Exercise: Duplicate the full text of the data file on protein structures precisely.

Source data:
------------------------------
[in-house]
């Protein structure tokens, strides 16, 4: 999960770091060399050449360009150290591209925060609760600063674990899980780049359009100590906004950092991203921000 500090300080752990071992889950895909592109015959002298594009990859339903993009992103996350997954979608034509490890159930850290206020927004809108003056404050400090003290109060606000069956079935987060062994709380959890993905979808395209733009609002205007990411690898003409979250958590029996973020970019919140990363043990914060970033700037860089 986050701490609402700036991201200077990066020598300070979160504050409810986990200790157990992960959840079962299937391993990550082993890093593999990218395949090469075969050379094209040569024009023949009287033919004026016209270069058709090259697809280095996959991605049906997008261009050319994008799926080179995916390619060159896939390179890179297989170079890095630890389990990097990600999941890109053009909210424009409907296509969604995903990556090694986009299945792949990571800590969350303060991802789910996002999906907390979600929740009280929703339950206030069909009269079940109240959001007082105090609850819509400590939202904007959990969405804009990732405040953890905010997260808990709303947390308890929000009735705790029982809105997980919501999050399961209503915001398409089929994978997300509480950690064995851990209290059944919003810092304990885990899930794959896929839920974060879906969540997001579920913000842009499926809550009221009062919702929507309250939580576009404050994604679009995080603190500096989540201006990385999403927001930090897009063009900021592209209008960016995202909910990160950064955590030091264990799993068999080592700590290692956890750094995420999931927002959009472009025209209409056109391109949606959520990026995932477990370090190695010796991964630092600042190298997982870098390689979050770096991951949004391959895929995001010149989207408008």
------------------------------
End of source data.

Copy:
[in-house]
């Protein structure tokens, strides 16, 4: 999960770091060399050449360009150290591209925060609760600063674990899980780049359009100590906004950092991203921000 500090300080752990071992889950895909592109015959002298594009990859339903993009992103996350997954979608034509490890159930850290206020927004809108003056404050400090003290109060606000069956079935987060062994709380959890993905979808395209733009609002205007990411690898003409979250958590029996973020970019919140990363043990914060970033700037860089 986050701490609402700036991201200077990066020598300070979160504050409810986990200790157990992960959840079962299937391993990550082993890093593999990218395949090469075969050379094209040569024009023949009287033919004026016209270069058709090259697809280095996959991605049906997008261009050319994008799926080179995916390619060159896939390179890179297989170079890095630890389990990097990600999941890109053009909210424009409907296509969604995903990556090694986009299945792949990571800590969350303060991802789910996002999906907390979600929740009280929703339950206030069909009269079940109240959001007082105090609850819509400590939202904007959990969405804009990732405040953890905010997260808990709303947390308890929000009735705790029982809105997980919501999050399961209503915001398409089929994978997300509480950690064995851990209290059944919003810092304990885990899930794959896929839920974060879906969540997001579920913000842009499926809550009221009062919702929507309250939580576009404050994604679009995080603190500096989540201006990385999403927001930090897009063009900021592209209008960016995202909910990160950064955590030091264990799993068999080592700590290692956890750094995420999931927002959009472009025209209409056109391109949606959520990026995932477990370090190695010796991964630092600042190298997982870098390689979050770096991951949004391959895929995001010149989207408008």